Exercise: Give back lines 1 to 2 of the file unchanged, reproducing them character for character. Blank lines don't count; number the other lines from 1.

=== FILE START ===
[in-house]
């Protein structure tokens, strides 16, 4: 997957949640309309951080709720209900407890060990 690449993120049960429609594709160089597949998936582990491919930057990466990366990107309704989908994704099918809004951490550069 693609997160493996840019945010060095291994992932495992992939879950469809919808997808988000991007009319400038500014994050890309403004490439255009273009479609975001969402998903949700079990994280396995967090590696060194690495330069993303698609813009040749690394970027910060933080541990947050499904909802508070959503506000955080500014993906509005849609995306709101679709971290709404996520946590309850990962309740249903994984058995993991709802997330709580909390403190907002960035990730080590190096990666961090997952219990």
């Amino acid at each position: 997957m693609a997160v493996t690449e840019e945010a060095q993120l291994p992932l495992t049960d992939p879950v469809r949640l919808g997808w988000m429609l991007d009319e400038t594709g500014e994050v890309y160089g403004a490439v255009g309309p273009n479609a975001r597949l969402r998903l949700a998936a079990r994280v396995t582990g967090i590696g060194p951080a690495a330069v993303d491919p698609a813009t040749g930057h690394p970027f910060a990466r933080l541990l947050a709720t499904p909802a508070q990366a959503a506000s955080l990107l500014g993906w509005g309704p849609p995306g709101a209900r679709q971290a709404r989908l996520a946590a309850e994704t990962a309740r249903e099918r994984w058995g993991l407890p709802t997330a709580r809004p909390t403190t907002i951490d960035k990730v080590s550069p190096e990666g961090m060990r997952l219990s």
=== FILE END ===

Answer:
[in-house]
């Protein structure tokens, strides 16, 4: 997957949640309309951080709720209900407890060990 690449993120049960429609594709160089597949998936582990491919930057990466990366990107309704989908994704099918809004951490550069 693609997160493996840019945010060095291994992932495992992939879950469809919808997808988000991007009319400038500014994050890309403004490439255009273009479609975001969402998903949700079990994280396995967090590696060194690495330069993303698609813009040749690394970027910060933080541990947050499904909802508070959503506000955080500014993906509005849609995306709101679709971290709404996520946590309850990962309740249903994984058995993991709802997330709580909390403190907002960035990730080590190096990666961090997952219990």